It’s hard to find data on the take-up of LinkedIn among the public sector, but you can be confident that it’s growing. While many public sector employees are “on LinkedIn”, many don’t use it actively. This presents a clear opportunity – to differentiate yourself from other people in the public sector by using LinkedIn really well. To start this process, something that everyone can do is make sure your LinkedIn profile is as good as it can be. And that doesn’t mean more information – it generally means less. Keep it succinct, interesting and to-the-point. Make sure what needs to be in capitals, is in capitals, that there are full-stops where they should be and that the text is consistent (but not necessarily the same as) with your resume. It should promote your strengths without being over the top. And put in a good profile photo (not one cropped from a photo at a wedding with your partner/boyfriend/girlfriend, arm around your neck, glass of chardonnay in hand). Using LinkedIn well gives you potential access to loads more people than if you go it alone – and even if you don’t use it as an out and out networking tool, you can get great data on who to talk to.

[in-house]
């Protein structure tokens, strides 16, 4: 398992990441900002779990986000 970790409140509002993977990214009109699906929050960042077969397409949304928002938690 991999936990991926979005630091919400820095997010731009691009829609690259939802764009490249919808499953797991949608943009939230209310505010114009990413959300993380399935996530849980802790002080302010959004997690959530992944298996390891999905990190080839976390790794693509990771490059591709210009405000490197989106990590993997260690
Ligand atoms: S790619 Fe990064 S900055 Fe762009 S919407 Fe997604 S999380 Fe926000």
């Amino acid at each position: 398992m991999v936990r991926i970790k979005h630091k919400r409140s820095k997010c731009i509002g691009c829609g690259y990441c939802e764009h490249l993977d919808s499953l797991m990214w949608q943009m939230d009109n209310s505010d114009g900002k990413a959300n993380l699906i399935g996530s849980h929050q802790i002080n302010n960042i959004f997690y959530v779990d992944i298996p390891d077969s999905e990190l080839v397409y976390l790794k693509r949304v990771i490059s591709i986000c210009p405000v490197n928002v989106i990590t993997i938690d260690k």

And while we’re on LinkedIn, it’s important to keep in mind that LinkedIn is a professional social networking site, rather than simply a social site (like Facebook). Your networking will be far more useful if you actually know the person first before you send a connection request, rather than using LinkedIn to build up the longest possible list of contacts! In particular, never send a request to someone you’ve never met – and that includes everyone from senior executives, to policy officers, to managers – the quality of your connections is what counts, not the number. When you do send a connection request, make sure to craft the message for the person. Firing off a connection request using the default message is a tell-tale sign of a LinkedIn user trying to get to 500 connections as quickly as possible.

  1. Get clear on the “direction” of your networking

If you’ve ever studied before – school, university – you would have had someone ask you, what do you want to do after you finish? For me, the answer used to change every time I was asked! And that can be the same with your career, your goals can change rapidly and can depend a lot on what opportunities you see, as well as who influences you and how you are being influenced. It’s worth thinking about though because when you’re networking for your career, people will want to know what you aim to achieve. Knowing this enables other people to help you – it makes it far easier to understand the sort of opportunities and advice that would be most useful to you.